But this is all rather beside the point. Kage Acheron is absolutely right when he says "this debate about the authenticity of the claim is outside the scope on a page about Miller's book, and belongs in Military career of L. Ron Hubbard" (where it is already covered). Sfarney's statement that Melton and Frenschkowski "have confirmed most of Hubbard's claims about his military career" is quite simply untrue. Prioryman (talk) 07:43, 27 May 2015 (UTC)
By adding Frenschkowski and Melton's viewpoints as the final word, this introduces a distinct bias, and would violate WP:NPOV without the presence of counter-arguments from the sources that refute those claims. Of course, adding this debate about the validity of Hubbard's record would be outside the scope of this article about Miller's book, and there is already detailed analysis and arguments covering this ground in Military career of L. Ron Hubbard, which is linked in this article. Kage Acheron (talk) 16:09, 27 May 2015 (UTC)
If they were only "viewpoints," you would have an argument. But Wikipedia is required to view those statements as facts because of WP:RS. Do you have another or more recent source with better credentials than Melton and Frenschkowski, who are inaruguably independent, even handed scholars? Grammar's Little Helper (talk) 06:18, 28 May 2015 (UTC)

──────────────────────────────────────────────────────────────────────────────────────────────────── "Wikipedia is required to view those statements as facts" Say What?! Where did you get that idea? When sources conflict, we don't choose a couple and give them prominence just because they're claim they're right, that's nonsense. The added content was implying that these experts had the ability to fully confirm many complicated details of Hubbard's military history. To flatly say that Miller was wrong based on two obscure sources is non-neutral and undue. It's just way, way too vague a statement, and smacks of spin.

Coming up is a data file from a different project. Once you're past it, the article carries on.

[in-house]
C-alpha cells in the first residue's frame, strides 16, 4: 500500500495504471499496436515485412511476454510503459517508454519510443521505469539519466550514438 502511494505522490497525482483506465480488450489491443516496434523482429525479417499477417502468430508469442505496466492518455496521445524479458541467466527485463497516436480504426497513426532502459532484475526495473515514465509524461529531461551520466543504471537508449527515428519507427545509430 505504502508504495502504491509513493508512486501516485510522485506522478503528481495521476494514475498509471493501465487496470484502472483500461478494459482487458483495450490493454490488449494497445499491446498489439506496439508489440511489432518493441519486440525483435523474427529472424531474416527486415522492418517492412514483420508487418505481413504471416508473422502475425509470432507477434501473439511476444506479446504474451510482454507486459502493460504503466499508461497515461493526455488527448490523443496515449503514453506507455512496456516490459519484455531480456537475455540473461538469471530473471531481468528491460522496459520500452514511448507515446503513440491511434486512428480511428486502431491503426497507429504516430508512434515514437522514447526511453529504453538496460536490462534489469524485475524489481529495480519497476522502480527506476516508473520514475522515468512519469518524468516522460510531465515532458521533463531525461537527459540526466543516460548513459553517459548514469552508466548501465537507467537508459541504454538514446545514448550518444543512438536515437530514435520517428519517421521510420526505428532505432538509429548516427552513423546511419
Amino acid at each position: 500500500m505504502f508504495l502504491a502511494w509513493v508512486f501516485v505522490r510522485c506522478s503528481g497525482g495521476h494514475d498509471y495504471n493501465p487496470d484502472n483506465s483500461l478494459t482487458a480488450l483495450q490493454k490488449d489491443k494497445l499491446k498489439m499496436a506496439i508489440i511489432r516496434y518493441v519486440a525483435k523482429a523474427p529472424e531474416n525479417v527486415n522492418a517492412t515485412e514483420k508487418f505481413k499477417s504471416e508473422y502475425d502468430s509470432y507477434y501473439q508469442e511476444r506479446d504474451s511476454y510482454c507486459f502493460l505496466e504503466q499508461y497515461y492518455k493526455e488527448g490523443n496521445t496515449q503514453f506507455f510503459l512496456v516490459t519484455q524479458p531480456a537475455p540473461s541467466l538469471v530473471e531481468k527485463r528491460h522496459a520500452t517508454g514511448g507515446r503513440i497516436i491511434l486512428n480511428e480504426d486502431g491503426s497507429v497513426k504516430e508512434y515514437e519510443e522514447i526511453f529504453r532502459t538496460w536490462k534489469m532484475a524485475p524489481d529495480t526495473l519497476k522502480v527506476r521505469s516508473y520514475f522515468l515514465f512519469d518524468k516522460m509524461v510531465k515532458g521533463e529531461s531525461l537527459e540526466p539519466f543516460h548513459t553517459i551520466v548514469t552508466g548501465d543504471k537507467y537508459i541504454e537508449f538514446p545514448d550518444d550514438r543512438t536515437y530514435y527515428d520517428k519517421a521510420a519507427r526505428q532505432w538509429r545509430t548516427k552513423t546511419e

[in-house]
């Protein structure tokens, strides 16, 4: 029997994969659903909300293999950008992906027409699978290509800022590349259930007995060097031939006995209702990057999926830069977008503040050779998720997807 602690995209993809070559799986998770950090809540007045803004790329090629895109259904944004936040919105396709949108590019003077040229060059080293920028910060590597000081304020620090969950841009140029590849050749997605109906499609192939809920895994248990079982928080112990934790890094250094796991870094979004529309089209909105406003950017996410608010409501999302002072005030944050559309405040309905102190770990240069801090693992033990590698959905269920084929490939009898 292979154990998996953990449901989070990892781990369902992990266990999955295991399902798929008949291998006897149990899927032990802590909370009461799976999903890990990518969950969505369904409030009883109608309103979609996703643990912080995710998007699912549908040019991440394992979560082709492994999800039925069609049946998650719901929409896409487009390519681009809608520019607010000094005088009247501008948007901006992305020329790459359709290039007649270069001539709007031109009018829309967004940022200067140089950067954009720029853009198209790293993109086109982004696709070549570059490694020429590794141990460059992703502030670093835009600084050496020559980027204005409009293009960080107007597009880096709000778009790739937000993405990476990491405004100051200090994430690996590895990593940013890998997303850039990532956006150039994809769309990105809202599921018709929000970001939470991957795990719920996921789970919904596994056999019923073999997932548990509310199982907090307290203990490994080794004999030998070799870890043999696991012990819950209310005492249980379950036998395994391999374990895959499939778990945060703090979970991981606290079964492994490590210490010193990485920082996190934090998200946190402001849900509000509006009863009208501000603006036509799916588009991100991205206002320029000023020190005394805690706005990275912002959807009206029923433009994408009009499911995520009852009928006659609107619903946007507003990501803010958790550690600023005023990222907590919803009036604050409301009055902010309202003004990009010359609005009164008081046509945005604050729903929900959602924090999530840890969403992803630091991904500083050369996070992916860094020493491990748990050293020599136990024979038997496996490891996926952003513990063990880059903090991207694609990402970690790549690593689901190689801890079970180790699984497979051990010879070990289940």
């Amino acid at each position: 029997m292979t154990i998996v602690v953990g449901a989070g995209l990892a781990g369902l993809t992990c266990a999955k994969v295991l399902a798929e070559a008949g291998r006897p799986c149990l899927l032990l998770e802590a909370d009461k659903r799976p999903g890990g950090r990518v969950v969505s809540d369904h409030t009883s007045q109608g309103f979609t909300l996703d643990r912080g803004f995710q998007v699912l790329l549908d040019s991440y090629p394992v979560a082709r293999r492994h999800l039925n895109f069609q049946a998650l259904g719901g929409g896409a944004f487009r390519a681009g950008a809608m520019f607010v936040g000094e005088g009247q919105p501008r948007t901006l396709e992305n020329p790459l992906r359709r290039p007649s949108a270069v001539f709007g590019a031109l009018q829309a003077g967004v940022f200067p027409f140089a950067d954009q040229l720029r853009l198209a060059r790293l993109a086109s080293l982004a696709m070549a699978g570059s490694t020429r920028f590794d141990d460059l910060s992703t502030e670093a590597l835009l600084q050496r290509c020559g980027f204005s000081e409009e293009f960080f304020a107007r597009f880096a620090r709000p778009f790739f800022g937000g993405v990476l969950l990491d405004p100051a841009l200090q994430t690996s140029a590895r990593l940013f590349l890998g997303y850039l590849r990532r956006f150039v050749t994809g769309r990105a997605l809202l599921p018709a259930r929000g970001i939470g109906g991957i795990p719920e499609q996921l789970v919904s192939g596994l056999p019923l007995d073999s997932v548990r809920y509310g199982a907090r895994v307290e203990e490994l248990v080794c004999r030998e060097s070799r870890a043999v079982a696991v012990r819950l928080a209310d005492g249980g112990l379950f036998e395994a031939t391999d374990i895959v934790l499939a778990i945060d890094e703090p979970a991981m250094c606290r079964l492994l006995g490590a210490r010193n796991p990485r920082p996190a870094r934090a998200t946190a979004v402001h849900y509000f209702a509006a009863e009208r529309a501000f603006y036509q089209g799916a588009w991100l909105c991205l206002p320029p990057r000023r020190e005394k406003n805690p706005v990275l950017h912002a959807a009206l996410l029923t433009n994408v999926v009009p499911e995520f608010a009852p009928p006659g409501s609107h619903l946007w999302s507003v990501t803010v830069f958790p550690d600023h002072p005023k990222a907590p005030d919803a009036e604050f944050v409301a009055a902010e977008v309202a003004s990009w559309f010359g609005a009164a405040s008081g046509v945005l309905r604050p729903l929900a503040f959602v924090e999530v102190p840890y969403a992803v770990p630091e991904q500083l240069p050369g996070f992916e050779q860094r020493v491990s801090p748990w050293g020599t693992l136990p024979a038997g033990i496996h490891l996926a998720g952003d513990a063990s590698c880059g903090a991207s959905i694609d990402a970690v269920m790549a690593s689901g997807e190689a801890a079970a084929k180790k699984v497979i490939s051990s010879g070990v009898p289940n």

Also, as his article hints at, J. Gordon Melton is very, very far from being uncontroversial himself, and his opinion should be treated with caution. Melton's opinion might possibly be usable in this article, but probably cannot be regarded as entirely neutral here, and needs to be contextualized.

As for Frenschowski, his brief, largely vague comments about the book in the source strongly suggest that he's going by the completely unverified Navel records that were put forth by the CoS, and match no known officially released records. In the cited source, he specifically says there were made public after the publication of the book. Maybe he has some other records that were made public? If so, he hasn't explained what they are, or shared them, or even commented on them beyond a couple of sentences, so it's very misleading bordering on deceptive to simple say that "Miller was wrong end-of-story." Providing "both, side by side" is false balance. Viewpoints are presented according to weight, not according to contrast, and these two sources are far too light-weight to meet DUE. Grayfell (talk) 07:30, 28 May 2015 (UTC)

I agree entirely. I also find it curious that Sfarney has chosen to title this section "Miller does not cite a source for this statement" when neither Melton nor Frenschkowski cite any sources for their statements either - though Miller's account is corroborated (with sources provided) by Atack, Reitman and Wright while nobody has corroborated Melton or Frenschkowski's views. Double standards much? I know of no party other than, ironically, the Church of Scientology, which has cited any verifiable sources to support Hubbard's war record - and as noted above, the church's main source has been shown to be a crude forgery. Prioryman (talk) 12:48, 28 May 2015 (UTC)